- Globalization and environment: International agendas and local responses
- International environmental justice
- Community mapping
- Social context of biodiversity in Southeast Asia
1. Globalization and Environment: International Agendas and Local Responses.
I am exploring the wide-ranging issues, conflicts, and the contradictions inherent in addressing issues of globalization and the environment. Specifically I am interested in the perceived discrepancies between the North and the South over issues of natural resources use, governance and conservation.
Given my anthropological background I focus on effects of globalization on the environment and local peoples livelihoods, rights, and resources. Determining the appropriate form of local resource governance is a central concern in my research.
2. International Environmental Justice.
Issues of globalization and international environmental justice go hand-in-hand. I am concerned with the marked and increasing disparities in the world community between people who have access to clean and safe resources and people who do not.
My research is organized around the question: Why is it that often poor and minority communities and/or nations bear a disproportionately large burden of toxic contamination and suffer the health problems that result from it? I believe that these disparities are not solely the result of historical circumstances, contemporary economic and trade relations, and inadequate or inappropriate governmental regulation.
Other, more pernicious issues are also in play. There are clear cases that environmental injustices result from the deliberate targeting of disenfranchised communities or weak nations to bear the burden of powerful communities and industrialized nations unsustainable consumption patterns.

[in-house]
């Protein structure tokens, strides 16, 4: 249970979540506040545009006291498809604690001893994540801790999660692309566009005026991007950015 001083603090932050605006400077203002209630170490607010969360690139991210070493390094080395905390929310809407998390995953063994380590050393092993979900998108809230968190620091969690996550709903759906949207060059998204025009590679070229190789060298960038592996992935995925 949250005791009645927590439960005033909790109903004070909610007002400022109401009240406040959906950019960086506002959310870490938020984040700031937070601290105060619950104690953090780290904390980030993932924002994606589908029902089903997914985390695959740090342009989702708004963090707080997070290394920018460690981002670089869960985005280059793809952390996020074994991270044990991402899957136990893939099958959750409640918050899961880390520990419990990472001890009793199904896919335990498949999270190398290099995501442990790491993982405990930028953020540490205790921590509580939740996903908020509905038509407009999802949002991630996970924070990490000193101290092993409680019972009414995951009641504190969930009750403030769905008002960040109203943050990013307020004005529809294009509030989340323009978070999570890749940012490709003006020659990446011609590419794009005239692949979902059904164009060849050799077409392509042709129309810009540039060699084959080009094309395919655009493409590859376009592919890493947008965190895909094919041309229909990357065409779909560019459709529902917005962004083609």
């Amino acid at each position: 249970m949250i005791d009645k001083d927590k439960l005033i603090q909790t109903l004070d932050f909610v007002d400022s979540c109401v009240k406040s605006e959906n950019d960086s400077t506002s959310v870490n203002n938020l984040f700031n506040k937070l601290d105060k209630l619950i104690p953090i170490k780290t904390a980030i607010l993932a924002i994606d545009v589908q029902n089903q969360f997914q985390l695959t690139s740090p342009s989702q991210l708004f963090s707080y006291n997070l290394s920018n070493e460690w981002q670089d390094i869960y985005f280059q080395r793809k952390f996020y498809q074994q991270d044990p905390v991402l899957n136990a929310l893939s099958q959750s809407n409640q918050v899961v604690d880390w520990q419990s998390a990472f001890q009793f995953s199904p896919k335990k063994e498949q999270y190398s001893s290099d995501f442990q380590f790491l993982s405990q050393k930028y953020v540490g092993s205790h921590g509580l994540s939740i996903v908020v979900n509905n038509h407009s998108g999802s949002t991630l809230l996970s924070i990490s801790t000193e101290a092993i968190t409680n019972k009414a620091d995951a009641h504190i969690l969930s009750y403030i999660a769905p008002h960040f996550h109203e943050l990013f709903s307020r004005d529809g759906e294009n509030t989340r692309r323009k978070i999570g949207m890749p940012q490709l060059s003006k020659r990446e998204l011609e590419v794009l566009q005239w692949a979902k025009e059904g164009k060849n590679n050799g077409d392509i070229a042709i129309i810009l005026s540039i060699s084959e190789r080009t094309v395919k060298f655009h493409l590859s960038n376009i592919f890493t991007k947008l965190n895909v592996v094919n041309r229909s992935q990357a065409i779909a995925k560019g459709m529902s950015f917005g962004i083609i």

3. Community Mapping:
In collaboration with Dr. Lisa M. Curran I am working in collaboration with Dr. Lisa Currans long-term research project that explores the influence of humans, land use change, fires and climate on forest dynamics and carbon sequestration in West Kalimantan, Indonesia.
The main goal of Dr. Currans NASA-funded project is to document the rate and extent of land cover change in West Kalimantan and to explore the causal factors driving the change.
My contribution to this project has been to work with several local Indonesian NGOs and a local village on a community mapping project. Working with Dr. Currans research team we have trained the NGO members in social science research methods that can be used to understand property rights systems, document oral histories of landscape change, and to look at contemporary patterns of land use and land conflicts.
Our goal was to convey the notion that the landscape and the maps you make of it can be seen as “social histories of geography,” not just symbolic representations of physical geographic features.
4. Social Context of Biodiversity in Southeast Asia:
In collaboration with Dr. Michael R. Dove I am working on the final publication phases of Dr. Doves long-term project funded by the MacArthur Foundation.
Two volumes are planned, one on the community-level dimensions of biodiversity conservation in agricultural communities, and a second on the wider social and political forces that promote conservation versus degradation.
The first volume, edited by Michael Dove, Percy Sajise and Amity Doolittle, is titled Biodiversity and Society in Southeast Asia: Case Studies of the Interface between Nature and Culture (Southeast Asia Monograph Series, Volume 54, Yale University) was published in 2005.